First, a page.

For my theme development purposes I have a local WordPress installation that I run from a VM, accessed via, let's say, http://local.app. I also have a remote version of the site on a staging server, http://staging.example.com.

The staging site contains all the content that I design the theme around (i.e posts, pages, WooCommerce products etc).

All of this is in the MySQL database on the server as well as media (images, files etc) in wp-content/uploads.

Now, via the useful guide on the Codex entitled "Two WordPresses, One Database" I have this mostly working, with a local copy of the theme, plugins and wordpress core on my vm, getting all its data from the remote staging server.

The only problem is that all media is getting 404 as for some reason all urls to the media files are linking to my local vm rather than the staging server. E.g. If I visit the media library and go to the "edit media" page, the "file url" reads as follows:

  • On the staging server: http://staging.example.com/wp-content/uploads/2015/04/greigh.jpg
  • On my local vm: http://local.app/wp-content/uploads/2015/04/greigh.jpg

When inspecting the database all attachment post types have guids with full urls, not relative. So how is WordPress building these urls, and is there a way to solve this without having to duplicate the entire media library onto my VM?

4 Answers 4


Somewhere in the core, URLs get absolutely pathed when put into the database.

Why don't you just load all your images from your staging server? Have the staging server hold the files while your local mirrors it. Add the following to your .htaccess to your local uploads folder and the contents are as follows:

# Attempt to load files from production if they're not in our local version
<IfModule mod_rewrite.c>
  RewriteEngine on
  RewriteCond %{REQUEST_FILENAME} !-d
  RewriteCond %{REQUEST_FILENAME} !-f
  # Replace http://example.com with your production site's domain name
  RewriteRule (.*) http://example.com/wp-content/uploads/$1

For latecomers, if your development environment is LEMP, for your nginx (default) site this would go in your main server declaration to redirect most image 404 errors:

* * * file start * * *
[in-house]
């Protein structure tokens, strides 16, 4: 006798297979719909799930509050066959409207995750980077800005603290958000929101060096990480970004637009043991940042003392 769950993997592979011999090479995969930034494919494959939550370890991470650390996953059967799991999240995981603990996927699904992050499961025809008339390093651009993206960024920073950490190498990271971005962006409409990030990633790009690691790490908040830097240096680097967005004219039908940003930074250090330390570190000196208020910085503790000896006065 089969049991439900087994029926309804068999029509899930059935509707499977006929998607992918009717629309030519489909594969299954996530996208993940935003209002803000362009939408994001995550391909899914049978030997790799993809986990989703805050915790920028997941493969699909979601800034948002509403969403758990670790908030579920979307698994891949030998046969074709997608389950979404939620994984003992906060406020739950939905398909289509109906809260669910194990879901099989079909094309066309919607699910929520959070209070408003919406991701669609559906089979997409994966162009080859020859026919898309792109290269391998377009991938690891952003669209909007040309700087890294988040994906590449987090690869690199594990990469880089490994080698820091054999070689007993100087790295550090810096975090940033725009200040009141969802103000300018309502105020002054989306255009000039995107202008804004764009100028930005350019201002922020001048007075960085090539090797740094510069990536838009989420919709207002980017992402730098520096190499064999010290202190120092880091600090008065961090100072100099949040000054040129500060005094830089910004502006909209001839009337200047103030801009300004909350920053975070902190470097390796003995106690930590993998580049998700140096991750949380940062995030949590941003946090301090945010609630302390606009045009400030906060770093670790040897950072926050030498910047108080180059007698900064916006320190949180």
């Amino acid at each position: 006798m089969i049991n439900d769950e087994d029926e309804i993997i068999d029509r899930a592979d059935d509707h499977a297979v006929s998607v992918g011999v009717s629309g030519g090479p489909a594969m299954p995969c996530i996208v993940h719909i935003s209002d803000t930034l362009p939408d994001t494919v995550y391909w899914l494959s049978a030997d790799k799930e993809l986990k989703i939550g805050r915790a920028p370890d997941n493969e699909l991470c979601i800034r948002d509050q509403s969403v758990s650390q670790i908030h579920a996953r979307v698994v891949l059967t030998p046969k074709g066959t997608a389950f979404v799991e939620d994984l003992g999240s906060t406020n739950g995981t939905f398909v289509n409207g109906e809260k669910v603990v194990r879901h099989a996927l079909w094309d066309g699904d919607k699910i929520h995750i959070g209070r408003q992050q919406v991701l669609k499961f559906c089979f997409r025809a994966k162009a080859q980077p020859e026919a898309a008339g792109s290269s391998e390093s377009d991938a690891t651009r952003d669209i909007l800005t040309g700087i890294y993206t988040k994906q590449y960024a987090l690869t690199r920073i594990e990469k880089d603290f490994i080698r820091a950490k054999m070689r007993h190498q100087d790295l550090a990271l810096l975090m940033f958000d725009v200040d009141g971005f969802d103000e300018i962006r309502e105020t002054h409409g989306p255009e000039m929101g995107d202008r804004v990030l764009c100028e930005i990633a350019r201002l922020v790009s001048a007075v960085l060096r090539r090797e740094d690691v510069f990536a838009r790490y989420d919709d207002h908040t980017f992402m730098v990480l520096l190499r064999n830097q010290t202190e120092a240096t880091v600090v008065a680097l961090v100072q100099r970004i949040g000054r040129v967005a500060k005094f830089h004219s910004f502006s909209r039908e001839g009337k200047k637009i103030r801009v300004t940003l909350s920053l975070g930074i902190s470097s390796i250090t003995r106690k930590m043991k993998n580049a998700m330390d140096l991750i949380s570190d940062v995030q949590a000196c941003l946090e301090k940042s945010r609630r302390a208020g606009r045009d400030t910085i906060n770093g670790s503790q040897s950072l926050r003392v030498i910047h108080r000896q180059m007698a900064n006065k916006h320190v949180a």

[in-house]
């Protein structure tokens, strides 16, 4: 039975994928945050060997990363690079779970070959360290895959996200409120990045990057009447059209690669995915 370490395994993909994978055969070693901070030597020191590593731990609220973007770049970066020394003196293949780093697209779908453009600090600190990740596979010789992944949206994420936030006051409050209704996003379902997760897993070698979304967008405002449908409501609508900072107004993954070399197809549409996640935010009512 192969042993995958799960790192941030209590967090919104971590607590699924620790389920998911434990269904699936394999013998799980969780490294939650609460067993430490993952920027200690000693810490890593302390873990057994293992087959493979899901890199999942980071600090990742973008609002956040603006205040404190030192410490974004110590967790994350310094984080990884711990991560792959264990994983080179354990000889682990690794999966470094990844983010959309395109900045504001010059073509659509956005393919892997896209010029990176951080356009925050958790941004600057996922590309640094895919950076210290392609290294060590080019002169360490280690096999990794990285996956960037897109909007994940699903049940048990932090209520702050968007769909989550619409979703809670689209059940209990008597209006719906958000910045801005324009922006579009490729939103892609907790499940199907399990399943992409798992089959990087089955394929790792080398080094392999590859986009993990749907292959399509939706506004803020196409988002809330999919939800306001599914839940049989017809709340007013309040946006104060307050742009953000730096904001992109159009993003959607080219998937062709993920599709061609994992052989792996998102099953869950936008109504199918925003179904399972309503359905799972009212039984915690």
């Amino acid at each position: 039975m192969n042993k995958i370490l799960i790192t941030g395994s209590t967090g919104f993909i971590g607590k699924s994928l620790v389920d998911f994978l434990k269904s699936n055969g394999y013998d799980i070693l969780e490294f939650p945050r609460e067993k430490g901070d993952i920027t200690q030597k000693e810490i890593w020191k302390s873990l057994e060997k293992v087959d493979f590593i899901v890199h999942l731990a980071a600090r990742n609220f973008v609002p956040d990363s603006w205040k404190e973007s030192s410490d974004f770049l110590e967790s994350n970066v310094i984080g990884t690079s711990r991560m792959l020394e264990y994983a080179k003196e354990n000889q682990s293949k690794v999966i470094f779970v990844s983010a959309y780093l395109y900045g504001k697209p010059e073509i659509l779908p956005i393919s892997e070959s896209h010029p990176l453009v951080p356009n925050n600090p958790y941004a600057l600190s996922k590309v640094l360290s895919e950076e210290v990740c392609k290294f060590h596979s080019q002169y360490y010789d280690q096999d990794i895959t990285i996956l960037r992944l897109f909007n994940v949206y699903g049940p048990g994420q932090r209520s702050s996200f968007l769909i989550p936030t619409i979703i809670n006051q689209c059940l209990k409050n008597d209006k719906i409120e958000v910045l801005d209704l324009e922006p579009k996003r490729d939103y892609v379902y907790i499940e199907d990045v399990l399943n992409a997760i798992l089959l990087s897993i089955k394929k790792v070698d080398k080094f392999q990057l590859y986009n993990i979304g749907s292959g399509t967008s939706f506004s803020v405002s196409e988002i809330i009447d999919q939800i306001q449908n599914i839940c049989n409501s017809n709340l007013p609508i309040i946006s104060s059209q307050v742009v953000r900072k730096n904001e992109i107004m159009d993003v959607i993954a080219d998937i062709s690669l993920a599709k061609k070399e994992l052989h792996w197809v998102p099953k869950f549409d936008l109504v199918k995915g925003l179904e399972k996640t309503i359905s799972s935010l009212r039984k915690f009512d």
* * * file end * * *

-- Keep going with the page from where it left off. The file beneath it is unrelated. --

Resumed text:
# Directives to send expires headers and turn off 404 error logging. Try images from production server
  location ~* \.(png|jpe?g|gif|ico)$ {
      expires 24h;
      log_not_found off;
      try_files $uri $uri/ @production;

  location @production {
      proxy_pass http://Production-or-StagingServerURL.com/$uri;

Add other resource extensions ie: svg, to the location 'array' to cover other types of 404 resource errors.

Or see this answer for another option: How to configure nginx to redirect requests to the uploads directory to the production server?


Of course, you’ll need to replace www.example.com with your own site address but putting this above the WordPress rules in your .htaccess file will mean that any file on the production site will be displayed on the dev site, no questions asked, no files downloaded.

RewriteEngine On
RewriteBase /
RewriteRule ^wp-content/uploads(.*)$ http://www.example.com/wp-content/uploads/$1 [L,R]

do a database search and replace where 'local.app' is changed to 'staging.example.com'

  • Can you explain how to do search and replace on DB.
    – bravokeyl
    Commented Nov 2, 2016 at 5:57
  • @bravokeyl easiest way os to export your database to an .sql file, then use a text editor to find and replace. Save and import the file to a database.
    – Steven
    Commented Feb 21, 2017 at 21:12

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